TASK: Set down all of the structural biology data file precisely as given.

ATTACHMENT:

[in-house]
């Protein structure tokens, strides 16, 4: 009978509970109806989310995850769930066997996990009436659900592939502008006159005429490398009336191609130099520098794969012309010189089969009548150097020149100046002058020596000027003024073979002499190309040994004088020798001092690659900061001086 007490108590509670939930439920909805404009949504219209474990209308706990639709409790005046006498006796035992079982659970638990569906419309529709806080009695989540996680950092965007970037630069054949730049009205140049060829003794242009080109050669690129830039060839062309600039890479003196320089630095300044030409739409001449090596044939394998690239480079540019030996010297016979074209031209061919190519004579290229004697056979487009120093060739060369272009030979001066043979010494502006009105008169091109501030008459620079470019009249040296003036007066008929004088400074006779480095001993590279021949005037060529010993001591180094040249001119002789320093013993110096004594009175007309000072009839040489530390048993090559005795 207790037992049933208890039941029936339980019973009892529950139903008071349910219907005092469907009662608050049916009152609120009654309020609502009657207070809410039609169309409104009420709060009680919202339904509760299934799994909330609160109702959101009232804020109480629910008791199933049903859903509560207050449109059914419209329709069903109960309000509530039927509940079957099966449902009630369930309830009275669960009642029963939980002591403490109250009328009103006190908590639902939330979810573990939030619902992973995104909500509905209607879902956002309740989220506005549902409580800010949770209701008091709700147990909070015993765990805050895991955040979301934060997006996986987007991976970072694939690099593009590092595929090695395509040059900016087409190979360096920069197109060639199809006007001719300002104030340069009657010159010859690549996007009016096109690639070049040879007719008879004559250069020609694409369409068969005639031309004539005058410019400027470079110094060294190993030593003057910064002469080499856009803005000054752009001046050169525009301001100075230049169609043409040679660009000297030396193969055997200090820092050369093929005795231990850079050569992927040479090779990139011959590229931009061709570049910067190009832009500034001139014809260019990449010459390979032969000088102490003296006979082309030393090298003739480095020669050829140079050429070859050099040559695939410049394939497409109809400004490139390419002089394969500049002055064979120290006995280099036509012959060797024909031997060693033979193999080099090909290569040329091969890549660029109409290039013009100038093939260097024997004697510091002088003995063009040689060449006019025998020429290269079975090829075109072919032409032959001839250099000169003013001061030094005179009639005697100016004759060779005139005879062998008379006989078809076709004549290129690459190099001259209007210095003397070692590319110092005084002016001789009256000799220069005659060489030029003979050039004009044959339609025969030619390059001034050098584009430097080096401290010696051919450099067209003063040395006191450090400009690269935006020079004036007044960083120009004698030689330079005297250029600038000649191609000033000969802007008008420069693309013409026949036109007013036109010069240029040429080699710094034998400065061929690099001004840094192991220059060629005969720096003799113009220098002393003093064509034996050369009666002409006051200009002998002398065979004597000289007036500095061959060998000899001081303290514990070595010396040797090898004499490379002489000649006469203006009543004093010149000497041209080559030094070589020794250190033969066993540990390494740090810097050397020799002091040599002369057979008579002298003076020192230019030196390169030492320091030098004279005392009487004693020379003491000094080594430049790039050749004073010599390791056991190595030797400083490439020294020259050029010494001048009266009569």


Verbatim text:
[in-house]
């Protein structure tokens, strides 16, 4: 009978509970109806989310995850769930066997996990009436659900592939502008006159005429490398009336191609130099520098794969012309010189089969009548150097020149100046002058020596000027003024073979002499190309040994004088020798001092690659900061001086 007490108590509670939930439920909805404009949504219209474990209308706990639709409790005046006498006796035992079982659970638990569906419309529709806080009695989540996680950092965007970037630069054949730049009205140049060829003794242009080109050669690129830039060839062309600039890479003196320089630095300044030409739409001449090596044939394998690239480079540019030996010297016979074209031209061919190519004579290229004697056979487009120093060739060369272009030979001066043979010494502006009105008169091109501030008459620079470019009249040296003036007066008929004088400074006779480095001993590279021949005037060529010993001591180094040249001119002789320093013993110096004594009175007309000072009839040489530390048993090559005795 207790037992049933208890039941029936339980019973009892529950139903008071349910219907005092469907009662608050049916009152609120009654309020609502009657207070809410039609169309409104009420709060009680919202339904509760299934799994909330609160109702959101009232804020109480629910008791199933049903859903509560207050449109059914419209329709069903109960309000509530039927509940079957099966449902009630369930309830009275669960009642029963939980002591403490109250009328009103006190908590639902939330979810573990939030619902992973995104909500509905209607879902956002309740989220506005549902409580800010949770209701008091709700147990909070015993765990805050895991955040979301934060997006996986987007991976970072694939690099593009590092595929090695395509040059900016087409190979360096920069197109060639199809006007001719300002104030340069009657010159010859690549996007009016096109690639070049040879007719008879004559250069020609694409369409068969005639031309004539005058410019400027470079110094060294190993030593003057910064002469080499856009803005000054752009001046050169525009301001100075230049169609043409040679660009000297030396193969055997200090820092050369093929005795231990850079050569992927040479090779990139011959590229931009061709570049910067190009832009500034001139014809260019990449010459390979032969000088102490003296006979082309030393090298003739480095020669050829140079050429070859050099040559695939410049394939497409109809400004490139390419002089394969500049002055064979120290006995280099036509012959060797024909031997060693033979193999080099090909290569040329091969890549660029109409290039013009100038093939260097024997004697510091002088003995063009040689060449006019025998020429290269079975090829075109072919032409032959001839250099000169003013001061030094005179009639005697100016004759060779005139005879062998008379006989078809076709004549290129690459190099001259209007210095003397070692590319110092005084002016001789009256000799220069005659060489030029003979050039004009044959339609025969030619390059001034050098584009430097080096401290010696051919450099067209003063040395006191450090400009690269935006020079004036007044960083120009004698030689330079005297250029600038000649191609000033000969802007008008420069693309013409026949036109007013036109010069240029040429080699710094034998400065061929690099001004840094192991220059060629005969720096003799113009220098002393003093064509034996050369009666002409006051200009002998002398065979004597000289007036500095061959060998000899001081303290514990070595010396040797090898004499490379002489000649006469203006009543004093010149000497041209080559030094070589020794250190033969066993540990390494740090810097050397020799002091040599002369057979008579002298003076020192230019030196390169030492320091030098004279005392009487004693020379003491000094080594430049790039050749004073010599390791056991190595030797400083490439020294020259050029010494001048009266009569």